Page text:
#Shaheen landfall near #Sohar #Oman, Atlantic Update, things that go boom

There is only one tropical cyclone that is a serious threat to land, Cyclone Shaheen at the mouth of the Persian Gulf, although there are three other active storms. And of course there is the eruption of the volcano on La Palma continuing to intensify. Here’s some details …

Cyclone Shaheen (formerly Gulab) is a hurricane headed towards Oman. While unusual, this isn’t rare, but it is all the more disruptive since they don’t happen too often. Given the fragility of energy markets at the moment, and as noted before traders don’t usually need anything more than an excuse for price volatility, it is something to watch. The 5am ET Saturday JTWC forecast has the storm making landfall as a hurricane just south of Sohar, Oman tomorrow evening. A slight shift northward could bring the major oil and gas complexes at Fujairah, UAE within the impact zones …

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With the increased intensity forecast and track shift, the potential impacts of Shaheen have risen quite a bit, to the $1 to $2 Billion range. JTWC forecasts tend to be on the high side, so that may be a bit high and an estimate in the $500m range may be more realistic, but given the impacts of Cyclone Gonu in 2005 the higher numbers are certainly possible.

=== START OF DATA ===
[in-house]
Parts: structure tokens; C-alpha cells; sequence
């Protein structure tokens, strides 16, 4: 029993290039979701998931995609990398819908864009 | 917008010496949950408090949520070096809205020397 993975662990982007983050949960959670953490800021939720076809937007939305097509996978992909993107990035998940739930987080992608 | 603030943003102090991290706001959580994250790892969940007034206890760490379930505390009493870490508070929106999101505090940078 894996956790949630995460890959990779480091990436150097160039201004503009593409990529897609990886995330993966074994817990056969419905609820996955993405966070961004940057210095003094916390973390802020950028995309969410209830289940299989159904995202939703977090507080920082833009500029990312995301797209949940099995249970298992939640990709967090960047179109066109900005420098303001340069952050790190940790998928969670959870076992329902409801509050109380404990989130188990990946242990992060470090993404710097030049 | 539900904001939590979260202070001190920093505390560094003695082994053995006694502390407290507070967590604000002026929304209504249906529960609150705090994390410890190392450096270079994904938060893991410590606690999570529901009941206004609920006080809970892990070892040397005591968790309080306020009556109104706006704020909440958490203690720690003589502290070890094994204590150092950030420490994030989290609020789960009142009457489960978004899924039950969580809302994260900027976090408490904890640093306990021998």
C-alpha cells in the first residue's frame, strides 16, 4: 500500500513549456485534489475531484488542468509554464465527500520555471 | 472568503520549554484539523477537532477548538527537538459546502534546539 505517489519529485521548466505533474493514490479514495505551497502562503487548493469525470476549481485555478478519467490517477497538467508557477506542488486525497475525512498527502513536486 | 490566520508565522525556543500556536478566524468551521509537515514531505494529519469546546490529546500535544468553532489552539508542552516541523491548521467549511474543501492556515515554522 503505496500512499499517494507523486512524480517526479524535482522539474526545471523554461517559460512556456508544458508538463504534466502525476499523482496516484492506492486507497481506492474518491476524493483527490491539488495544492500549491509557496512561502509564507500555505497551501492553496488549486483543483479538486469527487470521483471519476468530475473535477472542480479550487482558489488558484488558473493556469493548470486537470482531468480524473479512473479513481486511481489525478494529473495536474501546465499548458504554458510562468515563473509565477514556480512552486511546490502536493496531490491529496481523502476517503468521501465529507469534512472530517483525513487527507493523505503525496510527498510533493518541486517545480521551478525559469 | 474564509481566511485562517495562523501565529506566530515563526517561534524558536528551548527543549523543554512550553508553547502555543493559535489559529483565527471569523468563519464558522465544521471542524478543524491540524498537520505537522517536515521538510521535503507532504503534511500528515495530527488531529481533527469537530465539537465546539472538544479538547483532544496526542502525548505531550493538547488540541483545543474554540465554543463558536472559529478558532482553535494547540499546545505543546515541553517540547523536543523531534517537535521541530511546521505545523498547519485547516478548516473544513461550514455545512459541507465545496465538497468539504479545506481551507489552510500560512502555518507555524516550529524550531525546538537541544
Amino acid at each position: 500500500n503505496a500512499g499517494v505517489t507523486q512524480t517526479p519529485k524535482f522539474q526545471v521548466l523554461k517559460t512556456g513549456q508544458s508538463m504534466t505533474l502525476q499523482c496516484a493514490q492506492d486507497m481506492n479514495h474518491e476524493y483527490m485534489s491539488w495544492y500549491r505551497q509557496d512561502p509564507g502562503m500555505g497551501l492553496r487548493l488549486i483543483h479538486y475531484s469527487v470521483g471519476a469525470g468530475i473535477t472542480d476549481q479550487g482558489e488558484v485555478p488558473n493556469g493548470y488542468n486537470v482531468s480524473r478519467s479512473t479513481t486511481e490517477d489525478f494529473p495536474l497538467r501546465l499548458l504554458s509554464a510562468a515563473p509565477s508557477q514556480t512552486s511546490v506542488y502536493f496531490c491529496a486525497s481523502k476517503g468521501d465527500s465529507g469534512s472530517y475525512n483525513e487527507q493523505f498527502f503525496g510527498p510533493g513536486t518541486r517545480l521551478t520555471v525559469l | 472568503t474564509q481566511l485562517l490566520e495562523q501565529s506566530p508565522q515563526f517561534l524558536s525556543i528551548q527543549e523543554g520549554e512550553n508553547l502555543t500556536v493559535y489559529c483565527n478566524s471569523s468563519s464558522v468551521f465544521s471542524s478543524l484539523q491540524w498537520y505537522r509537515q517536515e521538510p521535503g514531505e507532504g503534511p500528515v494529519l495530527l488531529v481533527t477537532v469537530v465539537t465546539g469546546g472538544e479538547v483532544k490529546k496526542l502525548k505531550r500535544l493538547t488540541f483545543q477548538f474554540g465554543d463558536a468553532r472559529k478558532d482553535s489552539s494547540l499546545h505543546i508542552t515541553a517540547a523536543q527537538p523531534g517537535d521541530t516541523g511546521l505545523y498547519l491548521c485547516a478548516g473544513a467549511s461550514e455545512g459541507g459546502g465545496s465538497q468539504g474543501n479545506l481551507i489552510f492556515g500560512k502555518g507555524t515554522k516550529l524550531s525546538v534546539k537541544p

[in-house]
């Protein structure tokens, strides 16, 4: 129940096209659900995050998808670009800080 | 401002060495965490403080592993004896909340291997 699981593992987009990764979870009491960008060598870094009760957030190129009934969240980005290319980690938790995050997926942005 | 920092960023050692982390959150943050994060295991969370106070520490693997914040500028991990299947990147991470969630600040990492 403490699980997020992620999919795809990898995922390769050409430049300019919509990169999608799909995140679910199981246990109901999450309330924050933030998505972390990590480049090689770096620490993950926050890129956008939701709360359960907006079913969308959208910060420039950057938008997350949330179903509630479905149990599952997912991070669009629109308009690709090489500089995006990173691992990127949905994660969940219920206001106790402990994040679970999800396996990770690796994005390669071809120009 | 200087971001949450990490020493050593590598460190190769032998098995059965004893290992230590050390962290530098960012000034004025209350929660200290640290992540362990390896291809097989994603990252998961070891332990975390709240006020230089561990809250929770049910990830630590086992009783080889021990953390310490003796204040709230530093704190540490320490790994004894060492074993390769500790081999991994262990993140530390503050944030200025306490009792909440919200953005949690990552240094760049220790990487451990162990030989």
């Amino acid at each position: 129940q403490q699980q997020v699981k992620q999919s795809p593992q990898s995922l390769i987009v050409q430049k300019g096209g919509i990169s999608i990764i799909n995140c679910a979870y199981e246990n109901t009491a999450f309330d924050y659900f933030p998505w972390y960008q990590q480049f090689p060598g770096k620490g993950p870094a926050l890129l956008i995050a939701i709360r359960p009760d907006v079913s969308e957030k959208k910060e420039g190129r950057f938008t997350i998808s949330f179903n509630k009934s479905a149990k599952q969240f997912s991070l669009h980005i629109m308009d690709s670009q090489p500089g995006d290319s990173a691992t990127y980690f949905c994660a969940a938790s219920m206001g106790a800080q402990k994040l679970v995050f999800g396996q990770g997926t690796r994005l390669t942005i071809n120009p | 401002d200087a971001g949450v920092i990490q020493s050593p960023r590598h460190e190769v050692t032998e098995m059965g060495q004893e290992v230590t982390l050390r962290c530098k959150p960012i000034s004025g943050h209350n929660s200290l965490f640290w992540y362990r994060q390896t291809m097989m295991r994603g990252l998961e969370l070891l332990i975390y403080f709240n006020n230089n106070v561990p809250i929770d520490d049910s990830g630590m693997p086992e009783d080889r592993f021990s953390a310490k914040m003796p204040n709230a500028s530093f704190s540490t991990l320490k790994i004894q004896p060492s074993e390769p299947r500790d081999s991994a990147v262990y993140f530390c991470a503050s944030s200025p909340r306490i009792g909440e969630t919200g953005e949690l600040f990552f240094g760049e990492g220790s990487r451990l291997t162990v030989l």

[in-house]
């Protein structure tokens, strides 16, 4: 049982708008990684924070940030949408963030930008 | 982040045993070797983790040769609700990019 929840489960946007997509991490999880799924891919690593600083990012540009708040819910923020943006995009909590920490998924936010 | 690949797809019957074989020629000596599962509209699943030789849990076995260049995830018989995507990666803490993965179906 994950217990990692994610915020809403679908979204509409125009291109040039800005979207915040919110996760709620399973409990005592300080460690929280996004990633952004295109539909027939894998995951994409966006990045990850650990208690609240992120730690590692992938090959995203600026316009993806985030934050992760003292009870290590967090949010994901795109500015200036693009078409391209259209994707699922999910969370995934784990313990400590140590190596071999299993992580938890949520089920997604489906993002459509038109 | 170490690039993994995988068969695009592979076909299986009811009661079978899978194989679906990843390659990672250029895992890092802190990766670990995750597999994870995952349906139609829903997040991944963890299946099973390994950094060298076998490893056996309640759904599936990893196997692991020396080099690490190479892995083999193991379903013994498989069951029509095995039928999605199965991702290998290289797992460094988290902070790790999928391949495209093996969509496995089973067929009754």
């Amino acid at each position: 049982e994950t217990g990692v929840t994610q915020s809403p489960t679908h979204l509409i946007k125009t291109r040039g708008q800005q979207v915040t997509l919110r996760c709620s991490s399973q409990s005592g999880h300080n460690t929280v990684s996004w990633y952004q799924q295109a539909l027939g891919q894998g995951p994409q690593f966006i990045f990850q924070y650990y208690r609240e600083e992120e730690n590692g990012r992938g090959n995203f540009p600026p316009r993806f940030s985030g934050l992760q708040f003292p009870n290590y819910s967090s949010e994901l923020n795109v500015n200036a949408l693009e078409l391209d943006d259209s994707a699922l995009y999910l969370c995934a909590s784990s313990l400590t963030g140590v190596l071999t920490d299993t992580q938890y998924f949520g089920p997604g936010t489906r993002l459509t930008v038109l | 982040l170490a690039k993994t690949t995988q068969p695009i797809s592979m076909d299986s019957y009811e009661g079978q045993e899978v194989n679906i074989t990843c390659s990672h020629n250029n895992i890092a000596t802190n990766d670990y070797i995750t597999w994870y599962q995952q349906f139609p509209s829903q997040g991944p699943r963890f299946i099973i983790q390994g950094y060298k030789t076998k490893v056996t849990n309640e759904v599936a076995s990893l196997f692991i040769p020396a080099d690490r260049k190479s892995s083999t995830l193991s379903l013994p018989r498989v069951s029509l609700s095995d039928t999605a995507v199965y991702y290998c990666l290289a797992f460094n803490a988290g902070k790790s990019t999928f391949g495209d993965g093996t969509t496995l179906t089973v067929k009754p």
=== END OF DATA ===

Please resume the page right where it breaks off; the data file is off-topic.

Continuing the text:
In the Atlantic, Sam has safely passed Bermuda and is tracking north towards Iceland. The only impacts on the Canadian Maritime Provinces and the benighted points south of the border are waves and rip currents. Likewise, Tropical Storm Victor is fading away further to the south and east, not threat to anyone but fish. You don’t often see the words tropical storm and Russia in the same sentence, but the fading Mindulle has passed offshore of Japan and is expected to complete its extratropical transition over the Kuril Islands and pass near the Kamchatka Peninsula.

Finally, the ongoing eruption of Cumbre Veija on the island of La Palma continues to cause damage, chasing people from their homes. The main lava flow has reached the ocean, generating clouds of steam and – more dangerously – toxic chlorine fumes (from the salt water). Here is some spectacular video of the eruption, with two new vents opening. There is a lot of, um, “stuff” floating around the intertubes about the potential for a catastrophic tsunami from this volcano. Grumpy cat says “how about no.” While a local tsunami for areas near the volcano is definitely possible in the even the eruption becomes explosive, the chances of a major tsunami impacting the US east coast from this is pretty close to nil. And the longer the eruption goes on, and the more seismic activity, the less likely the 150 foot wall of water sweeping across the US east coast becomes (and to be clear, it was always much smaller than, say, a similar event from and asteroid or comet impact – which again is very small). So if you just have to worry, worry about the fools driving crazy on I-16 with all the construction (a local Savannah thing right now).